I am an all-time fan of supernatural shows and movies, but what I’ve realized while taking this class is that story writers and producers will portray a woman’s emotions as destructive because they often connect their supernatural powers to their feelings. Shelly Stamp talks about this instance within her publication, Horror, Femininity, and Carrie’s Monstrous Puberty. She explains how films portray a woman’s biological clock as ‘monstrous’ and horrifying, and she uses the film, Carrie, to explain how filmmakers do this:
“While Carrie begins as the aggressive view of the fantasized male subject, through De Palma’s authorial camera movement and references to Hitchcock, Carrie ends as a woman’s nightmare. The point of view shift which takes place abruptly in the opening locker room sequence— from the omniscient masculine eye to Carrie’s re-verse-angle view—becomes indicative of the film’s endeavor to shift its perspective from male subject to female subject. Although the film documents the dread of the female body glimpsed by that first male voyeur, it attempts to characterize this fantasy as a woman’s” (Stamp 42).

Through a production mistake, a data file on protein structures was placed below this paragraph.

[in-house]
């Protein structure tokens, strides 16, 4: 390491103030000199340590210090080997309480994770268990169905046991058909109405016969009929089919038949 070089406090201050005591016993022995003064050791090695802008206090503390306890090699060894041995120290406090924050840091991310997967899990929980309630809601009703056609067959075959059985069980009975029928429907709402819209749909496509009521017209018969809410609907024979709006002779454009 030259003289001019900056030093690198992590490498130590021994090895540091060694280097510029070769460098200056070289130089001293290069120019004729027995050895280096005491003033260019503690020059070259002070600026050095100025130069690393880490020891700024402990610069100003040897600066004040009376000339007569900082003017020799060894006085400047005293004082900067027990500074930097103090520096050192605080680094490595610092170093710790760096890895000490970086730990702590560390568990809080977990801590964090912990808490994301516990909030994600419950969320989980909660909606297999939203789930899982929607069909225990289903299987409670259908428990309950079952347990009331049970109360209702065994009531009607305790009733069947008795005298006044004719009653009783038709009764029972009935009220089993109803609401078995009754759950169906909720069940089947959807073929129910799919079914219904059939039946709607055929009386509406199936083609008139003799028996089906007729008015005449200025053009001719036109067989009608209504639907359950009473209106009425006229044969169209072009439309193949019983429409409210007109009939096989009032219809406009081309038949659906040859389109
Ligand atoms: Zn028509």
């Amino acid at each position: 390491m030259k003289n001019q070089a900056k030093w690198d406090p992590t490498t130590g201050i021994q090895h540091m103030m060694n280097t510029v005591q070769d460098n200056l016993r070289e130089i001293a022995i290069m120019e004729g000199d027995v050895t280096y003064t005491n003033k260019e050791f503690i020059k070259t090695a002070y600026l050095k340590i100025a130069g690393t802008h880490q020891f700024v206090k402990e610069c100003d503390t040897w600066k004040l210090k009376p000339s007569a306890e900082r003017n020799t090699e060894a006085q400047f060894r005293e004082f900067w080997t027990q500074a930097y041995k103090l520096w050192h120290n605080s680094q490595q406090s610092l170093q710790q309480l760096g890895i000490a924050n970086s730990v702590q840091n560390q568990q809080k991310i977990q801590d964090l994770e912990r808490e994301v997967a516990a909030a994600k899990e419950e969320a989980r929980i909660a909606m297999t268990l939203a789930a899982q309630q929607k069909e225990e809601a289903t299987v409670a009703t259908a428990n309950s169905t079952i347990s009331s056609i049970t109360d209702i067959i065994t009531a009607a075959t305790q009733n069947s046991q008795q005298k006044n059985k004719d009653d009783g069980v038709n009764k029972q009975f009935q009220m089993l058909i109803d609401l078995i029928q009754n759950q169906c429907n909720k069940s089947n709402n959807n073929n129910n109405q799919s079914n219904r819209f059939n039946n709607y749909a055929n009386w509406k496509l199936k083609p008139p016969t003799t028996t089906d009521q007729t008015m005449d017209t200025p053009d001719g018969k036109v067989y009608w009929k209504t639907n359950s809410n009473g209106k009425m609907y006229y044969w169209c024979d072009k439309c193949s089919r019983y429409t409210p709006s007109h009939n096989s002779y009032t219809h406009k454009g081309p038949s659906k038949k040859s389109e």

Now, I agree with every aspect of Stamp’s analysis, but after re-watching this film and reading her theory, it made me think of the show, Charmed (the original, not the remake). I’ve been a Charmed fan since Elementary— I would watch it every morning on TNT before going to school. But at the time I didn’t realize how controversial it was in terms of diminishing femininity. The Charmed sisters had supernatural powers that were connected to their emotions, just as Carrie’s capabilities were. Though the Charmed sisters used their skills for good; they often became dangerous to their city whenever